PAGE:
As Europe switched to winter time, now is the moment to switch to winter tyres. That’s the recommendation from Bridgestone, the world’s n° 1 tyre and rubber manufacturer.
Ready for anything
Putting back the clocks on 25th October was a timely reminder to also put back your winter tyres! High ground in Europe has already had its first blanket of snow and recent years have taught us that European winters are anything but predictable.
So now is the ideal time to get ready for whatever this winter will throw at us – from storms, rain and slippery wet leaves to the first ice and snow of the season. And by switching now, you’ll avoid the rush and crush at your tyre dealer when the first flakes fall.
Winter tyres are safer
Why are more and more motorists switching to winter tyres? It’s because rubber goes hard and loses flexibility in lower temperatures, and your normal summer tyres don’t grip as well in the cold. Less grip means you have less control and can’t stop as quickly, creating a bigger risk of accidents.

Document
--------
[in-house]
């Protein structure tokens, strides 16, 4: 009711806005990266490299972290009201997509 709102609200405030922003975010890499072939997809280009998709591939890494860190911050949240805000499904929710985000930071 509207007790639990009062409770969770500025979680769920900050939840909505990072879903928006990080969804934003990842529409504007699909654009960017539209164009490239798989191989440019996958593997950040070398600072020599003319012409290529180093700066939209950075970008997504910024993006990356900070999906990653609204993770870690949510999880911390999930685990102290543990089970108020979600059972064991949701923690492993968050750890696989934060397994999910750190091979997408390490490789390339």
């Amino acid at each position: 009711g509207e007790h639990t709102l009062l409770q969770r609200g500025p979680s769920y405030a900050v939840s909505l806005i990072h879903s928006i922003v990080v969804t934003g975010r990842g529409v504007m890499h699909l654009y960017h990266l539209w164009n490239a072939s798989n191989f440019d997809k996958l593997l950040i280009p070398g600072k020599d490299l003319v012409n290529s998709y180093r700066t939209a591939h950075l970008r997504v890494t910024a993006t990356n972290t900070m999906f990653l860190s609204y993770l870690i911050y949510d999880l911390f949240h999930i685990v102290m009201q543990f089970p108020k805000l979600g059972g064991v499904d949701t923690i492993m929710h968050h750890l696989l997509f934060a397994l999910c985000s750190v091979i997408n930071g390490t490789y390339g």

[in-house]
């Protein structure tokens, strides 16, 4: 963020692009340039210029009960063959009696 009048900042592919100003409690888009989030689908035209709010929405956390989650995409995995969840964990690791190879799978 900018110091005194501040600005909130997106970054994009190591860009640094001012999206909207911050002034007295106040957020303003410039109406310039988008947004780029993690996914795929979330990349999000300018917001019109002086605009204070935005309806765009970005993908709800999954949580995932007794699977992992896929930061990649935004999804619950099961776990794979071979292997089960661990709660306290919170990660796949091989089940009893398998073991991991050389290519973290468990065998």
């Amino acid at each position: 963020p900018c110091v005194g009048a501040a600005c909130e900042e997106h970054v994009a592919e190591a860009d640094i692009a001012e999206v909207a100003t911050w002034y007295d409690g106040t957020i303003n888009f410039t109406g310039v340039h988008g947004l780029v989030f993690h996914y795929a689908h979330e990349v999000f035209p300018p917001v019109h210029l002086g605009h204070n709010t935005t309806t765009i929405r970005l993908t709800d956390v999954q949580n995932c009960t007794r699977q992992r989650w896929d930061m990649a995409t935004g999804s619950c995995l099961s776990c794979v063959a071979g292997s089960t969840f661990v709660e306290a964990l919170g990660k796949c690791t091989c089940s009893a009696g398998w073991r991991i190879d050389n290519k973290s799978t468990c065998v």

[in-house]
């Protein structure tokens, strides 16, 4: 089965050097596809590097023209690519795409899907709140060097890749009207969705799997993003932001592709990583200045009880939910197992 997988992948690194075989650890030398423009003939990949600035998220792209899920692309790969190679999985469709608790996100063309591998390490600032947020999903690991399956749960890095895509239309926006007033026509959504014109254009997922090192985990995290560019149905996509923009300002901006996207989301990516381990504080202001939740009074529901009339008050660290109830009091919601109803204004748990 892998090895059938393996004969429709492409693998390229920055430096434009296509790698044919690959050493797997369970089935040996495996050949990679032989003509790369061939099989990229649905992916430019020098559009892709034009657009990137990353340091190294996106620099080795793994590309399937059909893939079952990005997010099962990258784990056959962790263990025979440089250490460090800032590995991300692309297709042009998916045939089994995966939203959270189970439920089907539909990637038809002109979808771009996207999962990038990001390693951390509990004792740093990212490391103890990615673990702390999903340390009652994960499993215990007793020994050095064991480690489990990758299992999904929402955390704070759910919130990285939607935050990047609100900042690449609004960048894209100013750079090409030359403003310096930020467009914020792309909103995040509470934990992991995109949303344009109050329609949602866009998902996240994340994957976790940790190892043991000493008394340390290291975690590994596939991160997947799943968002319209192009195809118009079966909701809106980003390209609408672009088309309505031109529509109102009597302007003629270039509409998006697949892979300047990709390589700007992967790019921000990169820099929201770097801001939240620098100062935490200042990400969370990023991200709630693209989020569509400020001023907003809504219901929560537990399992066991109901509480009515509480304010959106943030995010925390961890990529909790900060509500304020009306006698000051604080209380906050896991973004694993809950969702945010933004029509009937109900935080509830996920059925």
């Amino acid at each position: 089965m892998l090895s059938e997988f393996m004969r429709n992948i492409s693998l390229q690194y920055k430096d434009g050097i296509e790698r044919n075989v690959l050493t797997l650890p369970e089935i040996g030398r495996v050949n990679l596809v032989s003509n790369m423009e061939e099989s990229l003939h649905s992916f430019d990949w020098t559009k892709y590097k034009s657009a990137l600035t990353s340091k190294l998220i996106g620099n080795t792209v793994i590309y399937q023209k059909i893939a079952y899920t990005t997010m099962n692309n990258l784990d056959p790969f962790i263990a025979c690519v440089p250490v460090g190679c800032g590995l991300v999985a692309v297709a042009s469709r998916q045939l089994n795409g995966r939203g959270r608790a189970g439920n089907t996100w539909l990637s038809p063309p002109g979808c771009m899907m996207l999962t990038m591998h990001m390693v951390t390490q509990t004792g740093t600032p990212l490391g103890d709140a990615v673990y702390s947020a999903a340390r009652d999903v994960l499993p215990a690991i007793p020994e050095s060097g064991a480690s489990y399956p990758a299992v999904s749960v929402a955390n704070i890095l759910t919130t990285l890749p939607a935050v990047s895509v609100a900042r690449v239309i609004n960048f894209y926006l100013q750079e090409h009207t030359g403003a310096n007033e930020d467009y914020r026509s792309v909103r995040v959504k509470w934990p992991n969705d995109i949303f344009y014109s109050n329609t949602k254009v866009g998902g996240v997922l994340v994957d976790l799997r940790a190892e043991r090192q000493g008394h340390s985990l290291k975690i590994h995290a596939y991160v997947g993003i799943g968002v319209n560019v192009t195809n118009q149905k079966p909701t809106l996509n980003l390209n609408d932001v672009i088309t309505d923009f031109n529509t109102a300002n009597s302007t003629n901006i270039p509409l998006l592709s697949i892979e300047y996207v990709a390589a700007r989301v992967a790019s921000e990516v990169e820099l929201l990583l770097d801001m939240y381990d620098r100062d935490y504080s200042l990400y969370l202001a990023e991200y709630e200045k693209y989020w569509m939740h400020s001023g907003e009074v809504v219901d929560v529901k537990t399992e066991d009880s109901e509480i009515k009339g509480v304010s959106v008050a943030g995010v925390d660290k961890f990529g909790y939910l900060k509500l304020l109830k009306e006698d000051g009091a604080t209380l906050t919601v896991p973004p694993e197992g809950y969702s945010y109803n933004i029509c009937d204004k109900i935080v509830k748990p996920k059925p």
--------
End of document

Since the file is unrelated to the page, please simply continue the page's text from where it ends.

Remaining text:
We’re not just talking here about ice and snow – winter tyres grip better than summer tyres in all colder conditions, including rain and slush. And remember, buying a second set of tyres doesn’t double the cost: your summer tyres will last much longer because they’re resting quietly and not wearing down when you’re driving on your winter set.
To see how much more grip and safety you get with winter tyres, watch our YouTube Channel... you’ll be surprised!
Growing number of users*
Driven by changes to national regulations aimed at improving road safety, the use of winter tyres is growing fast in Europe. 92% of Polish motorists and 88% of Germans now switch to winter tyres, with Italy at 49% and France at 23%. In the UK only 8% make the change. Naturally, there are big regional differences in all countries, depending on local climatic conditions, urbanisation and altitude. In the Netherlands for example, while 45% of motorists switch to winter tyres, this figure climbs to 61% in the north of the country and falls to 38% in the capital, Amsterdam**.